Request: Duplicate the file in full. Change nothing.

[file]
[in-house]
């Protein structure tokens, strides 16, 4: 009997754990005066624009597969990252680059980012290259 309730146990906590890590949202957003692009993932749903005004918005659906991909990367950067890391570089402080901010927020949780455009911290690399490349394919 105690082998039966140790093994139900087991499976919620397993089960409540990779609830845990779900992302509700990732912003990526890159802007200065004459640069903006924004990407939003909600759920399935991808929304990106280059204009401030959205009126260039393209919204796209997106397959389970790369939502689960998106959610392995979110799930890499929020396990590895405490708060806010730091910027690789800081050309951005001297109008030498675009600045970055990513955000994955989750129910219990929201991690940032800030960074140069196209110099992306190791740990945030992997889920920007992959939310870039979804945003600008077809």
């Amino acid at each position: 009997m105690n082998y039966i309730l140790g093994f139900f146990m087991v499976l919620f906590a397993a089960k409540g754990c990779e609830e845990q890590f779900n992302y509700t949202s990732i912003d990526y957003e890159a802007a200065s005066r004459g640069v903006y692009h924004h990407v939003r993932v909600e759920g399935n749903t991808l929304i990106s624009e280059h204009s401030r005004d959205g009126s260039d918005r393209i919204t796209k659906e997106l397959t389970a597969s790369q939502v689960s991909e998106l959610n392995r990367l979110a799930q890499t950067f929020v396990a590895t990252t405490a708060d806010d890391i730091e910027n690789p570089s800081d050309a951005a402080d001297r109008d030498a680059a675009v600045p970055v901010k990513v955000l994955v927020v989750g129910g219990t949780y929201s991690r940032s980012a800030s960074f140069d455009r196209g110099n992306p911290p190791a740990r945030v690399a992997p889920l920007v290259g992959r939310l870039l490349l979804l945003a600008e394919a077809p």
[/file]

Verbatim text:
[in-house]
């Protein structure tokens, strides 16, 4: 009997754990005066624009597969990252680059980012290259 309730146990906590890590949202957003692009993932749903005004918005659906991909990367950067890391570089402080901010927020949780455009911290690399490349394919 105690082998039966140790093994139900087991499976919620397993089960409540990779609830845990779900992302509700990732912003990526890159802007200065004459640069903006924004990407939003909600759920399935991808929304990106280059204009401030959205009126260039393209919204796209997106397959389970790369939502689960998106959610392995979110799930890499929020396990590895405490708060806010730091910027690789800081050309951005001297109008030498675009600045970055990513955000994955989750129910219990929201991690940032800030960074140069196209110099992306190791740990945030992997889920920007992959939310870039979804945003600008077809």
């Amino acid at each position: 009997m105690n082998y039966i309730l140790g093994f139900f146990m087991v499976l919620f906590a397993a089960k409540g754990c990779e609830e845990q890590f779900n992302y509700t949202s990732i912003d990526y957003e890159a802007a200065s005066r004459g640069v903006y692009h924004h990407v939003r993932v909600e759920g399935n749903t991808l929304i990106s624009e280059h204009s401030r005004d959205g009126s260039d918005r393209i919204t796209k659906e997106l397959t389970a597969s790369q939502v689960s991909e998106l959610n392995r990367l979110a799930q890499t950067f929020v396990a590895t990252t405490a708060d806010d890391i730091e910027n690789p570089s800081d050309a951005a402080d001297r109008d030498a680059a675009v600045p970055v901010k990513v955000l994955v927020v989750g129910g219990t949780y929201s991690r940032s980012a800030s960074f140069d455009r196209g110099n992306p911290p190791a740990r945030v690399a992997p889920l920007v290259g992959r939310l870039l490349l979804l945003a600008e394919a077809p």